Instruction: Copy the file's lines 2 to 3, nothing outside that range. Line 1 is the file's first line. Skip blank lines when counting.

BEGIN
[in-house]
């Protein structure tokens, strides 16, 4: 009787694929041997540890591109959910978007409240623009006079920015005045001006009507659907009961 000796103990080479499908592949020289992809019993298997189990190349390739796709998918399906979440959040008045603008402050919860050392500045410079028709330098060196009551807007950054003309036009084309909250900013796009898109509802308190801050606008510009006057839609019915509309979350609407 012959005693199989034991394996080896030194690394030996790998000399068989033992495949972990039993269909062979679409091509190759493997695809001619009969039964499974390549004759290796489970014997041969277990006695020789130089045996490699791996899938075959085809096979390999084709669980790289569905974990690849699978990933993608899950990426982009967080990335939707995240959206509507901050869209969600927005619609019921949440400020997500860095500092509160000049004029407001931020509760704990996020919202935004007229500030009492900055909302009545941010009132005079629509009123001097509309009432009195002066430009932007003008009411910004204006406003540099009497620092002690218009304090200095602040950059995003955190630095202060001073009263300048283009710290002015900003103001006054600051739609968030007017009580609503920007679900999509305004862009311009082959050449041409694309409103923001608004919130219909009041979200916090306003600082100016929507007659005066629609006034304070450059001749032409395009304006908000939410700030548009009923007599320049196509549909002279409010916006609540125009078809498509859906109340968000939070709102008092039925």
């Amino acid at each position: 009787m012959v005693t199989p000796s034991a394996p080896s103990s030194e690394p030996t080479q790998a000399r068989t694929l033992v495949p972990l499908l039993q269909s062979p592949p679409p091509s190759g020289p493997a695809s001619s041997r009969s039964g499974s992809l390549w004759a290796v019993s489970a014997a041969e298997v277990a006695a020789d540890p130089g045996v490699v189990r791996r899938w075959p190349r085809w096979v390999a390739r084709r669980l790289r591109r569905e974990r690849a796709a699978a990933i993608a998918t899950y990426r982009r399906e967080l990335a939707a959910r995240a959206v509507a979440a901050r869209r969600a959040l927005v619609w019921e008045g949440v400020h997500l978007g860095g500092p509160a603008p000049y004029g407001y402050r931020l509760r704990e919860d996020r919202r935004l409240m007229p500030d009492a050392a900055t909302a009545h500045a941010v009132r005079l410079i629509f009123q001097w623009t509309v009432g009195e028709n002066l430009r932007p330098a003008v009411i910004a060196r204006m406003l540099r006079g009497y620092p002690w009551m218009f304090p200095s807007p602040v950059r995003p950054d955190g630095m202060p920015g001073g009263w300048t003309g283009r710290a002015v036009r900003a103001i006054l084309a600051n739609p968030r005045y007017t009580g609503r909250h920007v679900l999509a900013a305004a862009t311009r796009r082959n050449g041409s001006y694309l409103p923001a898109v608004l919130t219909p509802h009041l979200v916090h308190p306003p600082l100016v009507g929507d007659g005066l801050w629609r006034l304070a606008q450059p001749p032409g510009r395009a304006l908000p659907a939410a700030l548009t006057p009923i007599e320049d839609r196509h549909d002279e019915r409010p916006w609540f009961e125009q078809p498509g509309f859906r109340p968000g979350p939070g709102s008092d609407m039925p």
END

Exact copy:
């Protein structure tokens, strides 16, 4: 009787694929041997540890591109959910978007409240623009006079920015005045001006009507659907009961 000796103990080479499908592949020289992809019993298997189990190349390739796709998918399906979440959040008045603008402050919860050392500045410079028709330098060196009551807007950054003309036009084309909250900013796009898109509802308190801050606008510009006057839609019915509309979350609407 012959005693199989034991394996080896030194690394030996790998000399068989033992495949972990039993269909062979679409091509190759493997695809001619009969039964499974390549004759290796489970014997041969277990006695020789130089045996490699791996899938075959085809096979390999084709669980790289569905974990690849699978990933993608899950990426982009967080990335939707995240959206509507901050869209969600927005619609019921949440400020997500860095500092509160000049004029407001931020509760704990996020919202935004007229500030009492900055909302009545941010009132005079629509009123001097509309009432009195002066430009932007003008009411910004204006406003540099009497620092002690218009304090200095602040950059995003955190630095202060001073009263300048283009710290002015900003103001006054600051739609968030007017009580609503920007679900999509305004862009311009082959050449041409694309409103923001608004919130219909009041979200916090306003600082100016929507007659005066629609006034304070450059001749032409395009304006908000939410700030548009009923007599320049196509549909002279409010916006609540125009078809498509859906109340968000939070709102008092039925």
């Amino acid at each position: 009787m012959v005693t199989p000796s034991a394996p080896s103990s030194e690394p030996t080479q790998a000399r068989t694929l033992v495949p972990l499908l039993q269909s062979p592949p679409p091509s190759g020289p493997a695809s001619s041997r009969s039964g499974s992809l390549w004759a290796v019993s489970a014997a041969e298997v277990a006695a020789d540890p130089g045996v490699v189990r791996r899938w075959p190349r085809w096979v390999a390739r084709r669980l790289r591109r569905e974990r690849a796709a699978a990933i993608a998918t899950y990426r982009r399906e967080l990335a939707a959910r995240a959206v509507a979440a901050r869209r969600a959040l927005v619609w019921e008045g949440v400020h997500l978007g860095g500092p509160a603008p000049y004029g407001y402050r931020l509760r704990e919860d996020r919202r935004l409240m007229p500030d009492a050392a900055t909302a009545h500045a941010v009132r005079l410079i629509f009123q001097w623009t509309v009432g009195e028709n002066l430009r932007p330098a003008v009411i910004a060196r204006m406003l540099r006079g009497y620092p002690w009551m218009f304090p200095s807007p602040v950059r995003p950054d955190g630095m202060p920015g001073g009263w300048t003309g283009r710290a002015v036009r900003a103001i006054l084309a600051n739609p968030r005045y007017t009580g609503r909250h920007v679900l999509a900013a305004a862009t311009r796009r082959n050449g041409s001006y694309l409103p923001a898109v608004l919130t219909p509802h009041l979200v916090h308190p306003p600082l100016v009507g929507d007659g005066l801050w629609r006034l304070a606008q450059p001749p032409g510009r395009a304006l908000p659907a939410a700030l548009t006057p009923i007599e320049d839609r196509h549909d002279e019915r409010p916006w609540f009961e125009q078809p498509g509309f859906r109340p968000g979350p939070g709102s008092d609407m039925p």